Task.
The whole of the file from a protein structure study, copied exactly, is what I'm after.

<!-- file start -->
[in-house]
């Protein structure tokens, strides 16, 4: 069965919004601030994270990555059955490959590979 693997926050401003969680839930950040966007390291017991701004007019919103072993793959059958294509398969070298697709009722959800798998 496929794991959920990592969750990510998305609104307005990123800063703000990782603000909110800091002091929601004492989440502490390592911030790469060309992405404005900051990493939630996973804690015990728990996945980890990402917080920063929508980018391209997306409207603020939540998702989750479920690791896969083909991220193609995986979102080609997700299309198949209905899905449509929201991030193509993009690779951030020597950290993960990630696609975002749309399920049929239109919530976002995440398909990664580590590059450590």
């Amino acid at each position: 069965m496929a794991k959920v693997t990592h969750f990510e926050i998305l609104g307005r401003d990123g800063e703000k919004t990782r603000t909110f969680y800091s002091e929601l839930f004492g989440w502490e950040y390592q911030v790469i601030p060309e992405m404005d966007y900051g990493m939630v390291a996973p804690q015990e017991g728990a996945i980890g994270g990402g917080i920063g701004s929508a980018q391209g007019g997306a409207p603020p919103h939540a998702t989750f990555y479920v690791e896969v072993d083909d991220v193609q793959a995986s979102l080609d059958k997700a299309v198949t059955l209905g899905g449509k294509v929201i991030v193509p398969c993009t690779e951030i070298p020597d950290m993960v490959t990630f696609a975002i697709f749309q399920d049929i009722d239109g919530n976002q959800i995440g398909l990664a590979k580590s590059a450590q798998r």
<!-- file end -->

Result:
[in-house]
């Protein structure tokens, strides 16, 4: 069965919004601030994270990555059955490959590979 693997926050401003969680839930950040966007390291017991701004007019919103072993793959059958294509398969070298697709009722959800798998 496929794991959920990592969750990510998305609104307005990123800063703000990782603000909110800091002091929601004492989440502490390592911030790469060309992405404005900051990493939630996973804690015990728990996945980890990402917080920063929508980018391209997306409207603020939540998702989750479920690791896969083909991220193609995986979102080609997700299309198949209905899905449509929201991030193509993009690779951030020597950290993960990630696609975002749309399920049929239109919530976002995440398909990664580590590059450590």
């Amino acid at each position: 069965m496929a794991k959920v693997t990592h969750f990510e926050i998305l609104g307005r401003d990123g800063e703000k919004t990782r603000t909110f969680y800091s002091e929601l839930f004492g989440w502490e950040y390592q911030v790469i601030p060309e992405m404005d966007y900051g990493m939630v390291a996973p804690q015990e017991g728990a996945i980890g994270g990402g917080i920063g701004s929508a980018q391209g007019g997306a409207p603020p919103h939540a998702t989750f990555y479920v690791e896969v072993d083909d991220v193609q793959a995986s979102l080609d059958k997700a299309v198949t059955l209905g899905g449509k294509v929201i991030v193509p398969c993009t690779e951030i070298p020597d950290m993960v490959t990630f696609a975002i697709f749309q399920d049929i009722d239109g919530n976002q959800i995440g398909l990664a590979k580590s590059a450590q798998r």